Frosh RB Royce Freeman in the mix to start?
Oregon Ducks running back Thomas Tyner (24) runs the ball as Oregon State Beavers safety Steven Christian (29) defends at Matthew Knight Arena. - Scott Olmos-USA TODAY Sports
Oregon Ducks running back Byron Marshall (9) runs with the ball as Utah Utes defensive tackle Viliseni Fauonuku (98) defends in the second quarter at Autzen Stadium. - Scott Olmos-USA TODAY Sports
EUGENE - The initial euphoria over the practice performances of freshman running back Royce Freeman hasn't worn off even though position coach Gary Campbell said today that the former four-star recruit has slowed a tad in what are now the dog days of fall camp.
Freeman, according to Campbell, very much remains a part of the team's plans this season. So much so that Campbell included Freeman in his answer when asked about the running back competition between junior Byron Marshall and sophomore Thomas Tyner.
When Campbell was asked if Marshall, last year's top rusher, remained No. 1 on the depth chart, the coach hesitated before saying, "Yeah, I think he's number one right now. I think it's really close. I think by next week's game either of those three guys could be No. 1."
Freeman is that third guy. That's quite the statement considering that Marshall rushed for 1,038 yards and 14 touchdowns last year, while Tyner, a former five-star recruit, contributed 711 yards and nine touchdowns.
Campbell is not typically one to overhype his guys, especially at the expense of incumbent proven contributors. Clearly Freeman has simply been that good in camp.
Still, while it's not difficult to imagine that the 6-foot, 229-pound Freeman is capable of starting (Tyner certainly looked capable last year), it's tough to fathom that he has grasped enough of the offense's nuances in less than three weeks to truly push Marshall and/or Tyner out of the top spot.
The last time an Oregon freshman running back made a push at becoming the starter was 2005 when five-star recruit Jonathan Stewart gave senior Terrence Whitehead a run for his money. But injuries ultimately held back Stewart from taking over that season.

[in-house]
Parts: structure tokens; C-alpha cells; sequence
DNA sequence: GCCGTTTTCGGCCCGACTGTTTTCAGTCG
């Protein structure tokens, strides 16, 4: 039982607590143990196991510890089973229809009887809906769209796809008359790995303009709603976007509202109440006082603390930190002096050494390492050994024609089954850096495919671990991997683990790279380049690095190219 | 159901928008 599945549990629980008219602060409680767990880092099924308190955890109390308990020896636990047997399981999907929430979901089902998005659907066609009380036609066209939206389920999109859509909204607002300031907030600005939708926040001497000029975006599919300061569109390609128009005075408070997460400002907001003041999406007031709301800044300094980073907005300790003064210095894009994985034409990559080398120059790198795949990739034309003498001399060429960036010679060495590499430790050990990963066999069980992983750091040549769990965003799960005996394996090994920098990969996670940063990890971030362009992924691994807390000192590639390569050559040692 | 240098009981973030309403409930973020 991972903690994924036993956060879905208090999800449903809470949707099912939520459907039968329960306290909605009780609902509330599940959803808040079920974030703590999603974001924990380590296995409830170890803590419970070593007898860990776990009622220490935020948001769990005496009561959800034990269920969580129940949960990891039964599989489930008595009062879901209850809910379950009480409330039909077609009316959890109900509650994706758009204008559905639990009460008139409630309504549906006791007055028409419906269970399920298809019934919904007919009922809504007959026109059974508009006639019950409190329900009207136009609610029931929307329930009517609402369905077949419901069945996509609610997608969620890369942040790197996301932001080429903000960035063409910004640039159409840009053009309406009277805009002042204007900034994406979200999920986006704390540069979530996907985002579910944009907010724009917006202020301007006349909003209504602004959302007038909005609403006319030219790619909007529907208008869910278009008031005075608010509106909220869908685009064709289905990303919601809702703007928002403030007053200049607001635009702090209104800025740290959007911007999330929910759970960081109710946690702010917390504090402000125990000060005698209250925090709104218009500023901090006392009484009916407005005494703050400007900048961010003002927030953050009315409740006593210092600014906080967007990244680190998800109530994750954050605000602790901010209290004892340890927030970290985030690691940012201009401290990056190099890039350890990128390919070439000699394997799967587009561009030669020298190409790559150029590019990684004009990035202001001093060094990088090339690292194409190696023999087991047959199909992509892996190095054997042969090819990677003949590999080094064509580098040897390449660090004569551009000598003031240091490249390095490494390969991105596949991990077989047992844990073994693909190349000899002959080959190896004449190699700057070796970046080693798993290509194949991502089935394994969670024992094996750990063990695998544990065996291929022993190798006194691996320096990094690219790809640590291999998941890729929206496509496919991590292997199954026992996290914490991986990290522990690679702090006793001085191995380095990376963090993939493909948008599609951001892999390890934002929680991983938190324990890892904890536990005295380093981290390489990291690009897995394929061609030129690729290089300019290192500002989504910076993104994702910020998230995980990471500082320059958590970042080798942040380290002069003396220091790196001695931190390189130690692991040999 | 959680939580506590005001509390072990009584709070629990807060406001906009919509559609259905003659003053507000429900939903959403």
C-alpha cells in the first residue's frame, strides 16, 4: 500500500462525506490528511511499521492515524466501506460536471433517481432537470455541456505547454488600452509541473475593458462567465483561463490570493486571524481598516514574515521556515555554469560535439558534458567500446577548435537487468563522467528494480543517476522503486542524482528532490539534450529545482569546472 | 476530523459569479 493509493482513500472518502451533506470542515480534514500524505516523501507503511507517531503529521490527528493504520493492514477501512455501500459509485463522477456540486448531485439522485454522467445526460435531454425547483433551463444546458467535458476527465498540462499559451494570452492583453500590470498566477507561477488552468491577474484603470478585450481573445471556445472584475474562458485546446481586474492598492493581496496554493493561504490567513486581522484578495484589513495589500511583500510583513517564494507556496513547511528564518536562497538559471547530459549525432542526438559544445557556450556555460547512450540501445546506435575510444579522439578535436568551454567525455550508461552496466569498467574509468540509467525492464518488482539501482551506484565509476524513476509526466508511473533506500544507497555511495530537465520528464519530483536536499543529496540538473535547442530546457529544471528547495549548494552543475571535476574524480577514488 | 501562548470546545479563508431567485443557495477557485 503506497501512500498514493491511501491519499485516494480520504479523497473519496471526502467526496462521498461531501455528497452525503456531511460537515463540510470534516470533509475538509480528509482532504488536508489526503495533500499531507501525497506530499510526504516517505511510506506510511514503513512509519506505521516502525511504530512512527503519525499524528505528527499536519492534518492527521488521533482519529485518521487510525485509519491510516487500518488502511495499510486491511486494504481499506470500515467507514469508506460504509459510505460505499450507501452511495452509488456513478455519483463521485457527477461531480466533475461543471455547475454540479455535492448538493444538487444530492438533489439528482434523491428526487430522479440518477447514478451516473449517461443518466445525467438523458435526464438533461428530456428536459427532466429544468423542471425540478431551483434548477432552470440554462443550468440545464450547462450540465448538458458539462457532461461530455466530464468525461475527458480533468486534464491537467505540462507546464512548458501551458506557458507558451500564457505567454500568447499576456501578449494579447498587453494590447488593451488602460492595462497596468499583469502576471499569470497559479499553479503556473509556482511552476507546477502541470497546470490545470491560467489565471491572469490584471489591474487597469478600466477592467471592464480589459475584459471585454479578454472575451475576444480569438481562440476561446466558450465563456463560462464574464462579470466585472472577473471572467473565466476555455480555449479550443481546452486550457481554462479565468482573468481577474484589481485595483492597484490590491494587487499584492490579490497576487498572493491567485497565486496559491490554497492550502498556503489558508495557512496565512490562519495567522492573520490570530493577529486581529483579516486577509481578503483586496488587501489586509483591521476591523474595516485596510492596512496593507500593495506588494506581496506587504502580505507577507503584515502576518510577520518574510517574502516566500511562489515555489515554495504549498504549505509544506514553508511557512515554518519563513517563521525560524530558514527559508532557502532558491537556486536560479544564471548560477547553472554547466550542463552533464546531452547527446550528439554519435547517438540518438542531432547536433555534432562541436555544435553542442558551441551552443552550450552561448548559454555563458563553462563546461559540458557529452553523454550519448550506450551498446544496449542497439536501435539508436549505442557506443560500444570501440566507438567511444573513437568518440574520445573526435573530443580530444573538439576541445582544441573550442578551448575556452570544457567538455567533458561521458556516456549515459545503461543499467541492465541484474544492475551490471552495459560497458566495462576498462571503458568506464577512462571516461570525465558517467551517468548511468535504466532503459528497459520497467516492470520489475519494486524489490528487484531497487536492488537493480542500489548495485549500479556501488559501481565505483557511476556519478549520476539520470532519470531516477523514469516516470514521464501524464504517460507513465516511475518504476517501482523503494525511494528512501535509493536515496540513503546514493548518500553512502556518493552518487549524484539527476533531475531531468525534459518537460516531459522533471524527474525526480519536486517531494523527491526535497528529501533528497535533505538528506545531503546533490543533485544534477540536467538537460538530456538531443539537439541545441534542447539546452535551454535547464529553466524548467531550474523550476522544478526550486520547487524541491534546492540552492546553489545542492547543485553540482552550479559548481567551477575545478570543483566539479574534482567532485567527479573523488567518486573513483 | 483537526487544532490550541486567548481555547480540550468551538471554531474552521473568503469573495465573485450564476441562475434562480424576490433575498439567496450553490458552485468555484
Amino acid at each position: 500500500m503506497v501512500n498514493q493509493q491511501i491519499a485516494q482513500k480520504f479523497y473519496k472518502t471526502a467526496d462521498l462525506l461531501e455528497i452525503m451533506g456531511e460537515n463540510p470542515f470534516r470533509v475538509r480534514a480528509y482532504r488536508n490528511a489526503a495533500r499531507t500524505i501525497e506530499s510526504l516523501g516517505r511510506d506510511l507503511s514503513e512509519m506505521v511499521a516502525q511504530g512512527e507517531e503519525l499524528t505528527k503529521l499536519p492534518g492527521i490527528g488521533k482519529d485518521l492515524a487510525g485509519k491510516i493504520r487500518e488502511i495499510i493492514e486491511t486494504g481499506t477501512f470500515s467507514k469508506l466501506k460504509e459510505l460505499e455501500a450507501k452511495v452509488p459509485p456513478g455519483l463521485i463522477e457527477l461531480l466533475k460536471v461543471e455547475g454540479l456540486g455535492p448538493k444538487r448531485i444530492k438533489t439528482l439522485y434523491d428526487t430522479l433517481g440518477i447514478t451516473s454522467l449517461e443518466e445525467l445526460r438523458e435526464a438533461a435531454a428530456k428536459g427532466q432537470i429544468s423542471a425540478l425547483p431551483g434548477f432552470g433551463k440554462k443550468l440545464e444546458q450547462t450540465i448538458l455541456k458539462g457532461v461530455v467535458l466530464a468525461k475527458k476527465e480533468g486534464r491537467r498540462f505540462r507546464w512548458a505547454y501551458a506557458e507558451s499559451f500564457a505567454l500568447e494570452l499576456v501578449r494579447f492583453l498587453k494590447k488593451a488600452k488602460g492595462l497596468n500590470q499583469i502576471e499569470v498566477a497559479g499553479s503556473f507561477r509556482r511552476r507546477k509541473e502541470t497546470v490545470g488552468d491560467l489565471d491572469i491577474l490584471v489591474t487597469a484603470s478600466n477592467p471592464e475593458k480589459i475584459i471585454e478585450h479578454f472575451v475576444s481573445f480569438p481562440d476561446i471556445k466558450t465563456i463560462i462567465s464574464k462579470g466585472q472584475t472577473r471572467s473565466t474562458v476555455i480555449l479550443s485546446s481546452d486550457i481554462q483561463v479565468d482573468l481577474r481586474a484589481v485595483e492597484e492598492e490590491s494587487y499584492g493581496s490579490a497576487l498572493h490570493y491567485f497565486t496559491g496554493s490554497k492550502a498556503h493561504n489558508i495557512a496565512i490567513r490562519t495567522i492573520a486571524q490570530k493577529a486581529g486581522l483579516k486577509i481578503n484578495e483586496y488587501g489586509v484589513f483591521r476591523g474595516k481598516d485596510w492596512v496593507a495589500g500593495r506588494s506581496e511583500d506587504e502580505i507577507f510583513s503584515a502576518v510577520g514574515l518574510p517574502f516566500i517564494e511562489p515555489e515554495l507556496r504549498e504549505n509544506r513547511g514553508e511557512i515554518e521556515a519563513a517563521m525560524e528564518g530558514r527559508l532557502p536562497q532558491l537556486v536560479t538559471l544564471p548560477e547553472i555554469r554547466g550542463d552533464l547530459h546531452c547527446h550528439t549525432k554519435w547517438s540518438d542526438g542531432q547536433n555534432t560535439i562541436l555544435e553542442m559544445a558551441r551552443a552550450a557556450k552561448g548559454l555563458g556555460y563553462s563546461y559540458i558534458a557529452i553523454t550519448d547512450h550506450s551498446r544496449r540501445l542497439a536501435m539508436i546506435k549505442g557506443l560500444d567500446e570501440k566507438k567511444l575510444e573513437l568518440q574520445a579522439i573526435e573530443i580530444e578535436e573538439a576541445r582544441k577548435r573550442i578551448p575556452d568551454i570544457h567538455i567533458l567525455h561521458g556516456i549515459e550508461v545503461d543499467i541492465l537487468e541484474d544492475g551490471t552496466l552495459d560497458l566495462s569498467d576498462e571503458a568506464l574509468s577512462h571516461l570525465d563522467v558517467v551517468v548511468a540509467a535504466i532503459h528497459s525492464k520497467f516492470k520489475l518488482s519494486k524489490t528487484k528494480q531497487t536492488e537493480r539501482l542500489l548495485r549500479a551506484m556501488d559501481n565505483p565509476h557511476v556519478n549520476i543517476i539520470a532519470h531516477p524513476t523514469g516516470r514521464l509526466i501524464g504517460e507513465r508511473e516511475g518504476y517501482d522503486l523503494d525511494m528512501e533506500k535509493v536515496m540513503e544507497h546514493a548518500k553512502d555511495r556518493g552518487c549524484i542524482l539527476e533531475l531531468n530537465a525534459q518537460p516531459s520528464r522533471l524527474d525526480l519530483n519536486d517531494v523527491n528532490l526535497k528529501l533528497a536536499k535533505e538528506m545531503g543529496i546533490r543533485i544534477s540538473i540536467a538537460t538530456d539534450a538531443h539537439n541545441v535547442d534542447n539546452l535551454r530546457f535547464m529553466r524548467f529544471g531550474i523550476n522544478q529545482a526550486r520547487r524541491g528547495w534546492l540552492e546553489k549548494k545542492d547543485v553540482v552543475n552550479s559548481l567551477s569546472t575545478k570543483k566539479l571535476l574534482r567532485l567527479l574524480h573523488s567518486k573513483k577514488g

At no other time since has a returning leading rusher lost his starting job to a true freshman running back.
Interestingly, Stewart, at 5-10, 235, had that same rare combination of speed and power that Freeman is said to possess.
Another great former UO power back Freeman is compared to is LeGarrette Blount, who rushed for over 1,000 yards in 2008. Blount played at Oregon at 6-2, 246 pounds.
Campbell said Freeman compares more favorably to Stewart.
"I think he's more like Stewart than Blount," Campbell said. "He's a little bit quicker, faster than LeGarrette was. Probably not quite as fast as Stew was."
Both Stewart (Carolina) and Blount (Pittsburgh) are in the NFL.
Despite the excitement surrounding Freeman's potential, the smart money is on Marshall or Tyner being the starting running back when the season begins Aug. 30 against South Dakota at Autzen Stadium.
"He's young," Campbell said of Freeman. "He's still learning. Toward the end of camp he's kind of slowed down a little bit as far as his physical performance just because he's got such a mental load right now. But I think he's going to be an outstanding player for us in the very near future."